See more photos, a video, and trip-planning tips in my story about the 87-mile second leg of that 151-tour of Yosemite, “Best of Yosemite, Part 2: Backpacking Remote Northern Yosemite,” and my story about the 65-mile first leg of that adventure, “Best of Yosemite, Part 1: Backpacking South of Tuolumne Meadows,” and “The 10 Best Dayhikes in Yosemite” (including May Lake and Mount Hoffmann) at The Big Outside.
Plan your next great backpacking adventure in Yosemite and other flagship parks using my expert e-guides.
Mirror Lake, Eagle Cap Wilderness
Early on the clear and calm, third morning of a 40-mile family backpacking trip in Oregon’s Eagle Cap Wilderness, I left our campsite and walked down to the shore of this lake, anticipating the scene I’d capture in pixels. Mirror Lake, in the popular Lakes Basin, earns its moniker, offering up a flawless reflection of its conifer- and granite-rimmed shore and the cliffs of 9,572-foot Eagle Cap Peak high above it. Our hike made a long loop through some less-visited areas of the wilderness, but you can reach Mirror Lake on weekend-length hikes, too.
See my story “Learning the Hard Way: Backpacking Oregon’s Eagle Cap Wilderness,” and all of my stories about backpacking in Oregon at The Big Outside.
Gear up smartly for your trips. See a menu of all my reviews and expert buying tips at my Gear Reviews page.
Quiet Lake, White Cloud Mountains
A longtime backcountry ranger in Idaho’s Sawtooth National Recreation Area (SNRA) got my attention when he told me that Quiet Lake was his favorite in the White Clouds, which are part of both the SNRA and one of America’s newest wilderness areas. He wasn’t overhyping it. When I backpacked to Quiet Lake with my son, following a partly off-trail route that was moderately strenuous and not too difficult to navigate, we hit the summit of a nearly 11,000-foot peak with an amazing panorama of the White Clouds, traversed a barren, rocky basin with four alpine lakes, and pitched our tent by the shore of Quiet, below the soaring north face of 11,815-foot Castle Peak, highest in the White Clouds. And we didn’t see another person the entire time. If you need a bit of peace and quiet—not to mention breathtaking natural beauty—go here.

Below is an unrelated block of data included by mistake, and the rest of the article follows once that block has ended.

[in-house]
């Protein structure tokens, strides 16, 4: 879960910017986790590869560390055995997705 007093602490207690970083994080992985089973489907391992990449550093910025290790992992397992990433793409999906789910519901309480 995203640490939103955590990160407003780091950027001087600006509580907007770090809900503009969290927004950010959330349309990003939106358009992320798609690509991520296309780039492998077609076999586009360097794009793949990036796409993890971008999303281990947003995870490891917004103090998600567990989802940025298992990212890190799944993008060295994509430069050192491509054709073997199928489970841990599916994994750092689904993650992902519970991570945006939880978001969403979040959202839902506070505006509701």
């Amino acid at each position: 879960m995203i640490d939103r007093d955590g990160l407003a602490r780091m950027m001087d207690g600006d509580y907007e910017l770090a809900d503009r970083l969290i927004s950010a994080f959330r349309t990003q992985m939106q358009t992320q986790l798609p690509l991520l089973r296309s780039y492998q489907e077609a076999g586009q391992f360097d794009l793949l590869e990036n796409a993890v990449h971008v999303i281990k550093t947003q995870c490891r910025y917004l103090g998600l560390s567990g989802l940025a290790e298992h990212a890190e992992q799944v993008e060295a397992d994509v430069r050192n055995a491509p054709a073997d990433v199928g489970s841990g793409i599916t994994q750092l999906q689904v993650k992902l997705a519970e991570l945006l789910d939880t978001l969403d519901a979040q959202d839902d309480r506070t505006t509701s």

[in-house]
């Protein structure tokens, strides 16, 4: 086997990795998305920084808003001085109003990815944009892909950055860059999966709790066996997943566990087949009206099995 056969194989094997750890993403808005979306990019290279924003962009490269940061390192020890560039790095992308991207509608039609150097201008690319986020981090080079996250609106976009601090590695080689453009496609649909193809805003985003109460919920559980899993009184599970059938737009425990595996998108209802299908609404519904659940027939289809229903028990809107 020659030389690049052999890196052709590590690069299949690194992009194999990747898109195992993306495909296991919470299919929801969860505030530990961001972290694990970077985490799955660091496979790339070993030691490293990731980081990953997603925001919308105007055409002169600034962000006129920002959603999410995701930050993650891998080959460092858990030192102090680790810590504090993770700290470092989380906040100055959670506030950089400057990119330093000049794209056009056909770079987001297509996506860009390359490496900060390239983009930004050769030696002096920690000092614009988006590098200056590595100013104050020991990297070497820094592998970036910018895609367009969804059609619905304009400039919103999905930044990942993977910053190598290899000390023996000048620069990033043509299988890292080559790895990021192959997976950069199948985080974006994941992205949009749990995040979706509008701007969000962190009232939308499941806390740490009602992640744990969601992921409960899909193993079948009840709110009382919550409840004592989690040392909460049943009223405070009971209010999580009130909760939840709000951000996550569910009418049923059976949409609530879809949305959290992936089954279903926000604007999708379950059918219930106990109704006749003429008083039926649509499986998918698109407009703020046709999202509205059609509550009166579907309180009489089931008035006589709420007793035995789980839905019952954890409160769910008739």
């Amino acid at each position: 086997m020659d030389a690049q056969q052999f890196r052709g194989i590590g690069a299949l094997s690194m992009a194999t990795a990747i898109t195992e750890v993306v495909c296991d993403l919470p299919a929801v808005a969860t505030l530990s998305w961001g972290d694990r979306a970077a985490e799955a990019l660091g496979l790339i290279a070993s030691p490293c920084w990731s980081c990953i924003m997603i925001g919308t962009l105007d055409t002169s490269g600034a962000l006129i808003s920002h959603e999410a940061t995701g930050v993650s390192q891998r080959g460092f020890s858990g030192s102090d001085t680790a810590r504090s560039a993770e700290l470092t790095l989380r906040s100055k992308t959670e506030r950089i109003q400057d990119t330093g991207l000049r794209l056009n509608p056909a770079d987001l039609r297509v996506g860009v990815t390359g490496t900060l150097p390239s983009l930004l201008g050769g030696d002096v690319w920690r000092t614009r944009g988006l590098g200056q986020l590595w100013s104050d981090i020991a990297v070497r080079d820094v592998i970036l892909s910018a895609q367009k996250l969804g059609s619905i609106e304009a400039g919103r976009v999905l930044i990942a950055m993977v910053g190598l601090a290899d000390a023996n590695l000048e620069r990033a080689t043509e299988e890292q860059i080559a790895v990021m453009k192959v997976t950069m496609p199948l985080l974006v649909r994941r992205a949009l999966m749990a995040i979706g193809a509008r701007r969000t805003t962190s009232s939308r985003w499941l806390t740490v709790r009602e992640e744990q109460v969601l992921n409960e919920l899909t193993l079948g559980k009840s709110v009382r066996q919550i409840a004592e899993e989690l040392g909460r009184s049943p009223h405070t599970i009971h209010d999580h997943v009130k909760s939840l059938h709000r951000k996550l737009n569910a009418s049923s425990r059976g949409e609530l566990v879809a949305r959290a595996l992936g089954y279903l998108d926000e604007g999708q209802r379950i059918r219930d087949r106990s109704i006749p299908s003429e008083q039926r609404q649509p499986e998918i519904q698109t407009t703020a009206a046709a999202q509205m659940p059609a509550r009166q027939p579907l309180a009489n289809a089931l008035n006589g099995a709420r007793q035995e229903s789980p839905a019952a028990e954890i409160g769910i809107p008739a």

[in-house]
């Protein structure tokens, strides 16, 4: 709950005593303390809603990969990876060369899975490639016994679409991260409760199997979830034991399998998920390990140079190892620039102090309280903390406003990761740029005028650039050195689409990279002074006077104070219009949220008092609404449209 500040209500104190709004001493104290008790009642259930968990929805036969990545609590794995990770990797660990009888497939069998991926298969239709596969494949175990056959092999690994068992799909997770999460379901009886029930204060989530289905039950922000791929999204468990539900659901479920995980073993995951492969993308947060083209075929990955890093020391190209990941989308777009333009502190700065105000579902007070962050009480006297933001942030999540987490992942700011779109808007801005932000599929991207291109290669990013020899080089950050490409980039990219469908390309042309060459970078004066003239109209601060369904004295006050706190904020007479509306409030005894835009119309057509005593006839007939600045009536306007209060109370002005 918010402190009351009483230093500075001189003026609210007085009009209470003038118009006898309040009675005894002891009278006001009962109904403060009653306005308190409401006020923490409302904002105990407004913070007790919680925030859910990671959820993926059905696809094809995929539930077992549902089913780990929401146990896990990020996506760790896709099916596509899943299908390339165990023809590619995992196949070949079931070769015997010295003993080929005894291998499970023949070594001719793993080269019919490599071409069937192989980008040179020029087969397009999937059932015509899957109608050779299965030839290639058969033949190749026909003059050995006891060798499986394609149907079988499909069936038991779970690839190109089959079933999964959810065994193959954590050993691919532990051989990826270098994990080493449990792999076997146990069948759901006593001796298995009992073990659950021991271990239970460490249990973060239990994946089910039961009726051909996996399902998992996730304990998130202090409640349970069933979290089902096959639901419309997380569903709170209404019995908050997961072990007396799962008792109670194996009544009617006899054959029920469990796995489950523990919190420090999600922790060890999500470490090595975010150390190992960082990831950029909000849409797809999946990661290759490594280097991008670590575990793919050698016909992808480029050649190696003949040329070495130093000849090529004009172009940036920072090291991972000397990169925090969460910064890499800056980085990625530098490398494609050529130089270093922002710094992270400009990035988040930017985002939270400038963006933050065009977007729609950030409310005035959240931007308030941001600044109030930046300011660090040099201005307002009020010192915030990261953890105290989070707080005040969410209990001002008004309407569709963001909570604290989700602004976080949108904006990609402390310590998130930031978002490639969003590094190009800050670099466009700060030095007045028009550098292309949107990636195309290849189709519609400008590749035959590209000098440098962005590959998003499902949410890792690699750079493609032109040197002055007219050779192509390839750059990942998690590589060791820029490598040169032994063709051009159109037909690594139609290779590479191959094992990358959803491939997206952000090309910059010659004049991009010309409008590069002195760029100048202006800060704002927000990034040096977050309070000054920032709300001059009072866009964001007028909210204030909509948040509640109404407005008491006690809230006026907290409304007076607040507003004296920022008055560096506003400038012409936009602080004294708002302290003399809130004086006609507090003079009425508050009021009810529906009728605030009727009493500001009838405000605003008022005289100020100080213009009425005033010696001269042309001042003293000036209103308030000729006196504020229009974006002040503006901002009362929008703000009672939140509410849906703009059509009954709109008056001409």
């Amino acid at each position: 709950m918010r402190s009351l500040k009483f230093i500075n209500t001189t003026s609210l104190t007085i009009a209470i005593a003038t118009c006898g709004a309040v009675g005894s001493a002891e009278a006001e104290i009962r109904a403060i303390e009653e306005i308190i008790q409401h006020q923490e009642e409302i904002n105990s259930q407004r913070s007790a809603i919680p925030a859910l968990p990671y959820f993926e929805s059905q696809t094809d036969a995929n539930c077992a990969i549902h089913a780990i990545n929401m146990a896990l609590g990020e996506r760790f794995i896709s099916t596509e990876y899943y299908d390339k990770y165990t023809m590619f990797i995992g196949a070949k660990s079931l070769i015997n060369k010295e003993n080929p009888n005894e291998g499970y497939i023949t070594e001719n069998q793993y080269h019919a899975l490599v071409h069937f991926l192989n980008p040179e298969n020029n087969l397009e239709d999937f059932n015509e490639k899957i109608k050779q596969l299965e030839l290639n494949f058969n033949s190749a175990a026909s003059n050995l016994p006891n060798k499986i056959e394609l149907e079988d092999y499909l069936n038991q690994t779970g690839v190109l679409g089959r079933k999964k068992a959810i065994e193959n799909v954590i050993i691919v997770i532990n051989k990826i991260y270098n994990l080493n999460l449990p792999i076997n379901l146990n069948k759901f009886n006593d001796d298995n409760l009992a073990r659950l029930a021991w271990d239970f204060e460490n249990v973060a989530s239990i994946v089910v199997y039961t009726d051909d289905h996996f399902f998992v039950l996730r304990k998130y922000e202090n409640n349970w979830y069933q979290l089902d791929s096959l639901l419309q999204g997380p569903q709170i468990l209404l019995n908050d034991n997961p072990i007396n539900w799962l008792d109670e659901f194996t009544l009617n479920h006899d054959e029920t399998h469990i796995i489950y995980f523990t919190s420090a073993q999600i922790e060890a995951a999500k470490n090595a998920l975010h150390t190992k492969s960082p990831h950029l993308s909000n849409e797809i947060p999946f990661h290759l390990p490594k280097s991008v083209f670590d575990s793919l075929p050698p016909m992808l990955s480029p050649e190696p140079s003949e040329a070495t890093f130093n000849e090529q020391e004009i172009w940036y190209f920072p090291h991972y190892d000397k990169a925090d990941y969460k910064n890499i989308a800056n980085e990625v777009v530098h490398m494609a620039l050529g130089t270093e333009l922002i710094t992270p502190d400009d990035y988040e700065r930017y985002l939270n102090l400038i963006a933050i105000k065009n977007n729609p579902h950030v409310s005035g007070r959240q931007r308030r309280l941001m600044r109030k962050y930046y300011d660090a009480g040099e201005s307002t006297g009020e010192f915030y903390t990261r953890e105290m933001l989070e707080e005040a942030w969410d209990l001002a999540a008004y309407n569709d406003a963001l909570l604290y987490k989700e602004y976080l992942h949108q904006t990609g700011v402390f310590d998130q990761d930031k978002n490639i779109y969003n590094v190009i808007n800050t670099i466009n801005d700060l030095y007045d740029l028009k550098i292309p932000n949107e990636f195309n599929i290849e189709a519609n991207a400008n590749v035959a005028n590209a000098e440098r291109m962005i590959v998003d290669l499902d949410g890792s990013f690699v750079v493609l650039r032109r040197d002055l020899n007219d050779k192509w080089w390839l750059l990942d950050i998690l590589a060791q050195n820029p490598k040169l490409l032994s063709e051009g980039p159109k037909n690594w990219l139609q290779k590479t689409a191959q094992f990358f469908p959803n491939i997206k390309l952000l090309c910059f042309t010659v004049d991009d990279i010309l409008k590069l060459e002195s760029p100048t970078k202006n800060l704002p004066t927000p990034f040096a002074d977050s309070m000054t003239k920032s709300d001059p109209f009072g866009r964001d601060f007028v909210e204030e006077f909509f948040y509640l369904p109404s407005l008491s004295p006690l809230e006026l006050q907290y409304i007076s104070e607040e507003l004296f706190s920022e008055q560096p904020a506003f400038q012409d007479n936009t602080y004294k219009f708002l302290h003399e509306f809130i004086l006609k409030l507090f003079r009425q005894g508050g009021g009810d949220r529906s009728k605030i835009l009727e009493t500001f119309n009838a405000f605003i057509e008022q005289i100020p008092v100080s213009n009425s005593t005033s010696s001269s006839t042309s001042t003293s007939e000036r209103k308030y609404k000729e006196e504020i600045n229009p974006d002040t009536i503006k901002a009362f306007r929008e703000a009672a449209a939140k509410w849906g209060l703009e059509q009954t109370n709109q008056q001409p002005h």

Plan your next great backpacking trip in Glacier, Yosemite, Grand Teton, and other parks using my expert e-guides.
Ouzel Lake, Rocky Mountain National Park
Tucked into the ponderosa pine forest at around 10,000 feet, in the park’s Wild Basin area, Ouzel is reached on a moderate hike of less than five miles and 1,500 vertical from the Wild Basin Trailhead. Although it gets some dayhikers, you can have a protected campsite in the trees there all to yourself, as my family did on a three-day, early-September backpacking trip. My kids, then 10 and seven, played and fished for hours in the shallow waters near our camp and the lake’s outlet creek.
Get the right shelter for your trips. See my “Gear Review: The 7 (Very) Best Backpacking Tents”
and my expert tips in “How to Choose the Best Ultralight Backpacking Tent for You.”
Thousand Island Lake, John Muir Trail, Ansel Adams Wilderness
Thru-hiking southbound on the John Muir Trail, among the first of many moments that signal how this trek seems to keep getting better and better is when you descend toward Thousand Island Lake in the Ansel Adams Wilderness. Yosemite—a pretty impressive place in its own right—now lies miles behind you. Banner Peak, scraping the sky at nearly 13,000 feet, has been in sight for some miles and looming ever larger. Then you catch your first glimpse of the lake, speckled with islets, and it takes your breath away.
Remind yourself that much more of this kind of stuff still awaits you.
See my story “Thru-Hiking the John Muir Trail in Seven Days: Amazing Experience, or Certifiably Insane?” And see my Custom Trip Planning page to learn how I can help you plan your JMT thru-hike—as I’ve helped numerous other readers.
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Image Lake, Glacier Peak Wilderness
Deep in one of my favorite wild lands, Washington’s sprawling and magnificent Glacier Peak Wilderness, Image Lake fully compensates a backpacker for the considerable effort required to reach it. Conifer trees and grassy wildflower meadows ring this lake tucked into a bowl high up a mountainside, giving it the appearance of being perched at the edge of the earth, with the icy and snowy slopes of Glacier Peak as its backdrop. Reached on the third evening of a five-day, 44-mile family backpacking trip, it’s one of the most surreal and unforgettable scenes I’ve ever come upon.